5 Ways to Pay Off High Interest Credit Card Debt

By Jason Steele. Last updated 7 September 2016. 0 comments

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Credit card debt is one of the most costly forms of debt, with interest rates between 20% and 30% in some cases. (Cardholders who have missed a payment might even incur higher penalty rates.) In contrast, secured loans such as car loans and home mortgages can have far lower rates. And unlike a home mortgage or student loans, interest on credit card debt is never tax deductible.

So as with any costly loan, your first priority should be paying it off as soon as possible. And even if you have to take out another loan to do so, you can save money when you are able to transfer your debt to a new account that has a lower interest rate than your existing credit card balances.

See also: The Fastest Way to Pay Off 10K

Here are five ways that you can pay off your high interest credit card debt.

1. Credit Card Balance Transfer

If you have a balance on a high interest credit card, you can save money by transferring it to a card with a lower interest rate. Better yet, some cards offer 0% APR promotional financing on balance transfers for a limited time, from six to as long as 21 months. Most cards will impose a balance transfer fee of 3% to 5% of the amount transferred. However, there are cards available that offer balance transfers with no fee. These balance transfer offers are your best way to eliminate interest charges while you pay down your debt.

2. Personal Loan

Many banks and credit unions are willing to offer personal loans to applicants with good or excellent credit. So long as the interest rate offered is lower than your credit card balance, you can use these loans to pay off your credit cards and reduce your interest costs. However, the best rates will only be available to those who have excellent credit. If you have poor credit and a lot of debt, you may not be approved for a loan with a lower interest rate than the one you currently have.

3. 401K Loan

It's possible to loan yourself money from your 401K so that you can pay off your high interest credit card balances. When you withdraw money from your 401K account, you can pay yourself back over as long as five years using very competitive interest rates that will be lower than nearly all credit cards. And since you are essentially acting as your own lender, there is no need to have excellent credit. On the other hand, you will be missing out on the compound interest your investments would have earned, and you will face tax penalties if you fail to pay the back the loan on time.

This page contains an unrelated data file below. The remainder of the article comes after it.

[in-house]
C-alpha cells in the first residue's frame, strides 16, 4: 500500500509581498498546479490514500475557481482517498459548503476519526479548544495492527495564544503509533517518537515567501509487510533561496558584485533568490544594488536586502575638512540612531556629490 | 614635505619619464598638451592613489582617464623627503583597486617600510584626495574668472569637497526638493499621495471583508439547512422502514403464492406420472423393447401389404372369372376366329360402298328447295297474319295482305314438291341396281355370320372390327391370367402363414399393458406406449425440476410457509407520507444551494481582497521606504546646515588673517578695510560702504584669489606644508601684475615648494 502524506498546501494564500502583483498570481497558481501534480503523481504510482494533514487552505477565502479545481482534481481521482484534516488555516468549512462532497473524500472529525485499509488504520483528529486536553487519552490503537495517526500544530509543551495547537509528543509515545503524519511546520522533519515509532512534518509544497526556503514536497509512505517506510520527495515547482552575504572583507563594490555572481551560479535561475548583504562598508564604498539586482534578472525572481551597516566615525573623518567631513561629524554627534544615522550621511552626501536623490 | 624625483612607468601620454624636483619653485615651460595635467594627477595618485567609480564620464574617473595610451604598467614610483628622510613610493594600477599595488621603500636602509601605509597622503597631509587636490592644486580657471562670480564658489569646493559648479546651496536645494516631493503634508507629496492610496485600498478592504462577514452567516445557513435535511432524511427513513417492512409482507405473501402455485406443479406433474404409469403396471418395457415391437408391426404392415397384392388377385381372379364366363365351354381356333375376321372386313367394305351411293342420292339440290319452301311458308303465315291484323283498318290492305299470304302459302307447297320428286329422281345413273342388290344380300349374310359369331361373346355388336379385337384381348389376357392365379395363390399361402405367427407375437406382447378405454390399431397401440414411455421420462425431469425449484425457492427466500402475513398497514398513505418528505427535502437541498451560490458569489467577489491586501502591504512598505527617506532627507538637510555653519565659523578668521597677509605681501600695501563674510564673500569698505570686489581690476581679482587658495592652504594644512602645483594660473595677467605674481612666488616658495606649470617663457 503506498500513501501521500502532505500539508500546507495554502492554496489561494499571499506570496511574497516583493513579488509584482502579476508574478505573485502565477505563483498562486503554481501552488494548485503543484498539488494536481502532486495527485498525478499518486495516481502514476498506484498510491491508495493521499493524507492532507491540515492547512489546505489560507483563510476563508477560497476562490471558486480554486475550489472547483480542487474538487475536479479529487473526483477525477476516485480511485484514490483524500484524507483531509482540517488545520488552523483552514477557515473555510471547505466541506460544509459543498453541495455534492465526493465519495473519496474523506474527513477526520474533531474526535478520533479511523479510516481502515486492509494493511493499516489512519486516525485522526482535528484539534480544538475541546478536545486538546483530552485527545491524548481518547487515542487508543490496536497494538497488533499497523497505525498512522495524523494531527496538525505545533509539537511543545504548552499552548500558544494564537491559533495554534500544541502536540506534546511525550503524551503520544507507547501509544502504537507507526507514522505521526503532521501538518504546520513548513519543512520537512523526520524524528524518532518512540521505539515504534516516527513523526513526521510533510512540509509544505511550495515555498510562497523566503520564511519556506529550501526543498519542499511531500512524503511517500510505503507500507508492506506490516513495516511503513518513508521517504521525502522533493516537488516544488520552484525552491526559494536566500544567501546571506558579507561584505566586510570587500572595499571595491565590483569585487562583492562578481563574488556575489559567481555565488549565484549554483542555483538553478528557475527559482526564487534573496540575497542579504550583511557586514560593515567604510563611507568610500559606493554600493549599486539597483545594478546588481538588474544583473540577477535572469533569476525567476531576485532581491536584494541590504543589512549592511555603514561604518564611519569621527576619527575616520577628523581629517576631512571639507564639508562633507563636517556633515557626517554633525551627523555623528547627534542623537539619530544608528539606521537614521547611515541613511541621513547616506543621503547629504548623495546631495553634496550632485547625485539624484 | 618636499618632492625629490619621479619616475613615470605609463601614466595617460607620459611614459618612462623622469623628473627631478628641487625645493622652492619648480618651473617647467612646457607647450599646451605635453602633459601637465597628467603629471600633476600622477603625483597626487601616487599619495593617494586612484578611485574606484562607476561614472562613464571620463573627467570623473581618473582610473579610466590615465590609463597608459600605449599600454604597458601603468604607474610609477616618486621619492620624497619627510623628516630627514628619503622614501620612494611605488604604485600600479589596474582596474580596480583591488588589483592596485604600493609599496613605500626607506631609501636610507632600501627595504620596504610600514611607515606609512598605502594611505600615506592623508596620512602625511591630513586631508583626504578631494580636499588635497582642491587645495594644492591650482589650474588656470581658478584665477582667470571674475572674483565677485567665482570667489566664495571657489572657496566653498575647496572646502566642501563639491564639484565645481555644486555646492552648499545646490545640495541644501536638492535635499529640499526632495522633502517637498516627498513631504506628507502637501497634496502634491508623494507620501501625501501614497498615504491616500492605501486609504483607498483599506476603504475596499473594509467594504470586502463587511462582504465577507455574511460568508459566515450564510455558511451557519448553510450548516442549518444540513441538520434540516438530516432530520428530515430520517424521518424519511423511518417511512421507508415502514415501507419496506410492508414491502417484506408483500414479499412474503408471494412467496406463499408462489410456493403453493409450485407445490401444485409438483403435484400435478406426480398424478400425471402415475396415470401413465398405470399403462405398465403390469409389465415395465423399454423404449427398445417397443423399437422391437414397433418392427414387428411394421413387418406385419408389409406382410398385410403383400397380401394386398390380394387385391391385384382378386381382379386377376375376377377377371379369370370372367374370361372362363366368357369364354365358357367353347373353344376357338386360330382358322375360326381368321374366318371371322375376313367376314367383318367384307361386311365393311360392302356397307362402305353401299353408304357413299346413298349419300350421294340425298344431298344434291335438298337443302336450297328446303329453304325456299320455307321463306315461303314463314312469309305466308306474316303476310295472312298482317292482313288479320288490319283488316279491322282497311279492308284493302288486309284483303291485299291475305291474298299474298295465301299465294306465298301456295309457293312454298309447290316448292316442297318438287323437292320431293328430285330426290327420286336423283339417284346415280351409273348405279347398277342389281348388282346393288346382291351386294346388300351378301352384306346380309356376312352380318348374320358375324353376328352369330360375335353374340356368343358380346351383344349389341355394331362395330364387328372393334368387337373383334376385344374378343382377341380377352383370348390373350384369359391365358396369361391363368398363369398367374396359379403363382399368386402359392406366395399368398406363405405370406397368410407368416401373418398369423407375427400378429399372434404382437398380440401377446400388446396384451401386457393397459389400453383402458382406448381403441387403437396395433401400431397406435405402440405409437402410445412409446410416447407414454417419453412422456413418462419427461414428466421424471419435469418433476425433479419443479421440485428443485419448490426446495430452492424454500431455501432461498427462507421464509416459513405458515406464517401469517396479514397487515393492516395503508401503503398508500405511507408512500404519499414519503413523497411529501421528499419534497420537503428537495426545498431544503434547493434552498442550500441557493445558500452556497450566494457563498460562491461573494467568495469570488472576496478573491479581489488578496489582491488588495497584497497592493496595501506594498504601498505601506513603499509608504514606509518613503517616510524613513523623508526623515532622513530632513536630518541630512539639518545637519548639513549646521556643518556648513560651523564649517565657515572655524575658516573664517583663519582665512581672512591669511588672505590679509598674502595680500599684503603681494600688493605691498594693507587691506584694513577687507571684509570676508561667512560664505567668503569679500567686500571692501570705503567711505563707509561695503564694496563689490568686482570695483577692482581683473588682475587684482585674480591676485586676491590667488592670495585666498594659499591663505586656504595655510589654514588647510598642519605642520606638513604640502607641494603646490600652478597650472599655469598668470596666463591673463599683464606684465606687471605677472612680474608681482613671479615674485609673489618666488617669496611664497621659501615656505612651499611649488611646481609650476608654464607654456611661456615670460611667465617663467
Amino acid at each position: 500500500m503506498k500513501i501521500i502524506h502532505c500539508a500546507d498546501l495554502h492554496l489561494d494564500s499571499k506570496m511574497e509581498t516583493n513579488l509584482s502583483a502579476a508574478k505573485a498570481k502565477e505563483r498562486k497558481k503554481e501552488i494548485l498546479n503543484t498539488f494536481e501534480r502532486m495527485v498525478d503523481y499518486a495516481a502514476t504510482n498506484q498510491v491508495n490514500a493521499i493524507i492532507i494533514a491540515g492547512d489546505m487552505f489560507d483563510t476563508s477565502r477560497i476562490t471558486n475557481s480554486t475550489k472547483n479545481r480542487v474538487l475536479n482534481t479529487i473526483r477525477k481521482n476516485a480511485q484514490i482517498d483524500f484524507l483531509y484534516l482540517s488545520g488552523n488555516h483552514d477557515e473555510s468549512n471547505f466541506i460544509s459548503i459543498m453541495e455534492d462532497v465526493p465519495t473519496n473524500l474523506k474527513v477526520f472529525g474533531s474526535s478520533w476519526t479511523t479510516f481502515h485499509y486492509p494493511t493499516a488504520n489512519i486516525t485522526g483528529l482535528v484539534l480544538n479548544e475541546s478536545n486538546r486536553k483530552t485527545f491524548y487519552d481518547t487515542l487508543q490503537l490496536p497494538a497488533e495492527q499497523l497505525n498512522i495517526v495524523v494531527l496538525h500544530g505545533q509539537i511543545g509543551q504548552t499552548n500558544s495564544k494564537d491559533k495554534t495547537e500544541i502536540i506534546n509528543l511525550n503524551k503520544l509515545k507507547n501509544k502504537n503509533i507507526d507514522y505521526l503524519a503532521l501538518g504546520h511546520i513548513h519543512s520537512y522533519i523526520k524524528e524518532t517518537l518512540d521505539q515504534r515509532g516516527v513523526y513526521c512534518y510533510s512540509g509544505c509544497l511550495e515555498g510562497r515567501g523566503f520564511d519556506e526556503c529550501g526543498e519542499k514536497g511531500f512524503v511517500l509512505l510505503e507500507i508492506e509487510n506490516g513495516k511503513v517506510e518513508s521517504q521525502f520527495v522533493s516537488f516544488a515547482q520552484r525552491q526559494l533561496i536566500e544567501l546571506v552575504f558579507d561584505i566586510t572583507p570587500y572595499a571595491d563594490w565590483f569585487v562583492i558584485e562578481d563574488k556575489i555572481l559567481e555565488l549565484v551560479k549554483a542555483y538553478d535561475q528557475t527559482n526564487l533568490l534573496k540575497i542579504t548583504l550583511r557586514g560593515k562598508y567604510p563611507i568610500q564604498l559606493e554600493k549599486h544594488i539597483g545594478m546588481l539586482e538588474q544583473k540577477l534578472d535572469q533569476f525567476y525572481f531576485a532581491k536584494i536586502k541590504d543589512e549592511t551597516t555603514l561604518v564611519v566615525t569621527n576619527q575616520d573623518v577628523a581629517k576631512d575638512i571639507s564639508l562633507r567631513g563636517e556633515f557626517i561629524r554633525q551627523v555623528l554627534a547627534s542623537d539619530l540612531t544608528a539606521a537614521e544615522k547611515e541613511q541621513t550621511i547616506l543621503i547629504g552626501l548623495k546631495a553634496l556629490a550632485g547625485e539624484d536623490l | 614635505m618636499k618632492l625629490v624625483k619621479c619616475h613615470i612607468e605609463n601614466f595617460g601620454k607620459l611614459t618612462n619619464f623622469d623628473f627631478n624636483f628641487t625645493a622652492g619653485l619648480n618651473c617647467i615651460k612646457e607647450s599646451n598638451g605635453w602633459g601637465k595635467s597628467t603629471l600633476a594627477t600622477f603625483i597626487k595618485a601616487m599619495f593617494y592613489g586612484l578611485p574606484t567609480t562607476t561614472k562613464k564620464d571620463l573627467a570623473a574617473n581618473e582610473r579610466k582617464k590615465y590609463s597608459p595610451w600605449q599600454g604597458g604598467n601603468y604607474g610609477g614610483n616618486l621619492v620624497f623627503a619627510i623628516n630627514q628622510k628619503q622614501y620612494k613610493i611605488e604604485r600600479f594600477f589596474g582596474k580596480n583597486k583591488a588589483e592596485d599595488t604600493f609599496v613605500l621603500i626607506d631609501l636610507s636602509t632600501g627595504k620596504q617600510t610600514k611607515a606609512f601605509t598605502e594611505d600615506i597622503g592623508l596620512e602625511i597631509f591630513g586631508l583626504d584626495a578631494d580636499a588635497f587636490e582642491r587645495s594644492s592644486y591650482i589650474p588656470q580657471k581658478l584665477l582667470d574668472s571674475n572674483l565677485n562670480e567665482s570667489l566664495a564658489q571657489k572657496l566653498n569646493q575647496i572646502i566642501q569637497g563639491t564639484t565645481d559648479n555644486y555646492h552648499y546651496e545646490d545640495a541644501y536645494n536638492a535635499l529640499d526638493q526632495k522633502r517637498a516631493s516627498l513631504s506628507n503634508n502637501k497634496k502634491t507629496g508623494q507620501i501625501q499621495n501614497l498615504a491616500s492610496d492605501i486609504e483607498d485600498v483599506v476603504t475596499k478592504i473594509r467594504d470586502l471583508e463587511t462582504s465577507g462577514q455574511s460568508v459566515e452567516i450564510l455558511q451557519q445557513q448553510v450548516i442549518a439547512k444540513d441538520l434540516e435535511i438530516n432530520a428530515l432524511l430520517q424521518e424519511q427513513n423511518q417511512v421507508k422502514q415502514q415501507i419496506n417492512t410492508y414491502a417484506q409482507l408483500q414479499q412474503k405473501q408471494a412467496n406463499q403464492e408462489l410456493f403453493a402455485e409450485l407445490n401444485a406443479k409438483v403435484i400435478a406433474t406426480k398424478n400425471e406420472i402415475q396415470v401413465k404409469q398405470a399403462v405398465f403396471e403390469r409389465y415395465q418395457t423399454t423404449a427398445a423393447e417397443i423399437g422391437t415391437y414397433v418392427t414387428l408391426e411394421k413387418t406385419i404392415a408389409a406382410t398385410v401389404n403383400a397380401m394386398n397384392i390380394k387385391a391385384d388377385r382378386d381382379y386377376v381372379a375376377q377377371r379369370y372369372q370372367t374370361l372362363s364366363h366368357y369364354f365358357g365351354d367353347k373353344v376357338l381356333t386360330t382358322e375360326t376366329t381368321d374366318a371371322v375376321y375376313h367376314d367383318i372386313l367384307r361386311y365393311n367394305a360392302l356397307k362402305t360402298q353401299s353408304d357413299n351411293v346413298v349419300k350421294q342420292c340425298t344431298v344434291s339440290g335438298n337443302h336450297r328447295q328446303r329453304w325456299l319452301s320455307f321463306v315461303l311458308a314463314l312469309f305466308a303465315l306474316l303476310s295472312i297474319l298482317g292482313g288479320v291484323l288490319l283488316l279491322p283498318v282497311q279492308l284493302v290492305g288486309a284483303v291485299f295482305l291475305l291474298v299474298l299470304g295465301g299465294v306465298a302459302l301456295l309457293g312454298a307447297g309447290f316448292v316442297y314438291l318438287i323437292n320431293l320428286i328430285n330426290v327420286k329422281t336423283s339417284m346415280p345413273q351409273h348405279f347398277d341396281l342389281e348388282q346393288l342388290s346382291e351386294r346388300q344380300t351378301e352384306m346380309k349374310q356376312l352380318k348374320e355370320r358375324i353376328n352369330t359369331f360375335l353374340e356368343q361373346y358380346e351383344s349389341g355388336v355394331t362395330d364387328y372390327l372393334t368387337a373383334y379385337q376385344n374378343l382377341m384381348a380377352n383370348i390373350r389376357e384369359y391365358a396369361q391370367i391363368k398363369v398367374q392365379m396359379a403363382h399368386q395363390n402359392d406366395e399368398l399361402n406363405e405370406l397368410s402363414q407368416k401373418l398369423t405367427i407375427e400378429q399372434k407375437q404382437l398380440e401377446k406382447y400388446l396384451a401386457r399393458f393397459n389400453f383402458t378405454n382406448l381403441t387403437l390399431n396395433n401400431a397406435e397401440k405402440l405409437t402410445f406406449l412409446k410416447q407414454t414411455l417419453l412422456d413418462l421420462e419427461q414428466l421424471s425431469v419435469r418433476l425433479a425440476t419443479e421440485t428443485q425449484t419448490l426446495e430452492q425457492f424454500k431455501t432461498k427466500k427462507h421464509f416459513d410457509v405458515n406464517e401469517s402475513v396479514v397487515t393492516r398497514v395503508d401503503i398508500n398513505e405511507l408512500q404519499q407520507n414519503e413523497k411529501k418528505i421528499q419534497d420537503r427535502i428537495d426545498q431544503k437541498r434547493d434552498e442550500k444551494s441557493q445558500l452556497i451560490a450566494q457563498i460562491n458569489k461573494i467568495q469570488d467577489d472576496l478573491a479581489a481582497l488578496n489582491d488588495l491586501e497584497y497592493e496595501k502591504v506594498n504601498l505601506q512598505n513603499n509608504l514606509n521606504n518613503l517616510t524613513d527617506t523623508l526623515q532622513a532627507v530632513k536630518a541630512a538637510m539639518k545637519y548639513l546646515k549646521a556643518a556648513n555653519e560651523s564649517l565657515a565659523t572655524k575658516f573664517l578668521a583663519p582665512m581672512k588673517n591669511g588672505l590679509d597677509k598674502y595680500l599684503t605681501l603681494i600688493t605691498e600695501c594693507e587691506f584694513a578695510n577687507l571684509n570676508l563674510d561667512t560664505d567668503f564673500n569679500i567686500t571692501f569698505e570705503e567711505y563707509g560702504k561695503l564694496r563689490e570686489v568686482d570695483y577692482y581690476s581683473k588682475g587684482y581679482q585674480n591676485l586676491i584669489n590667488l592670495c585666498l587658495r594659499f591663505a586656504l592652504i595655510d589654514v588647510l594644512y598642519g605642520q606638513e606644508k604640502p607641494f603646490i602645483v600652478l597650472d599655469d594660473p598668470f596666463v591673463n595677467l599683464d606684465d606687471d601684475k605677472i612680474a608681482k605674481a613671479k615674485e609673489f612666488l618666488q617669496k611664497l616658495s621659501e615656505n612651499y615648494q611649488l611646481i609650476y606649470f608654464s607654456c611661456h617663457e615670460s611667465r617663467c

4. Life Insurance Loan

There are some types of whole, universal, or variable universal life insurance policies that allow you to take out a loan against them. Any money you withdraw is then deducted from your death benefit. And while interest rates can be below that of high interest credit cards, any unpaid interest will be added to your loan amount and subject to compounding. Just like a 401K loan, you are borrowing from your own funds, so your current credit rating will be irrelevant.

5. Home Equity Line of Credit

If you have equity in your home, you may be able to borrow money against it for any purpose, including paying off your high interest credit cards. Current interest rates for home equity lines of credit are below 5%, which is far better than any standard credit card's interest rate. Your ability to secure a home equity line of credit will depend on your home's debt to credit ratio as well as your current credit history.

Have you ever borrowed at a lower rate to pay off high interest debt?

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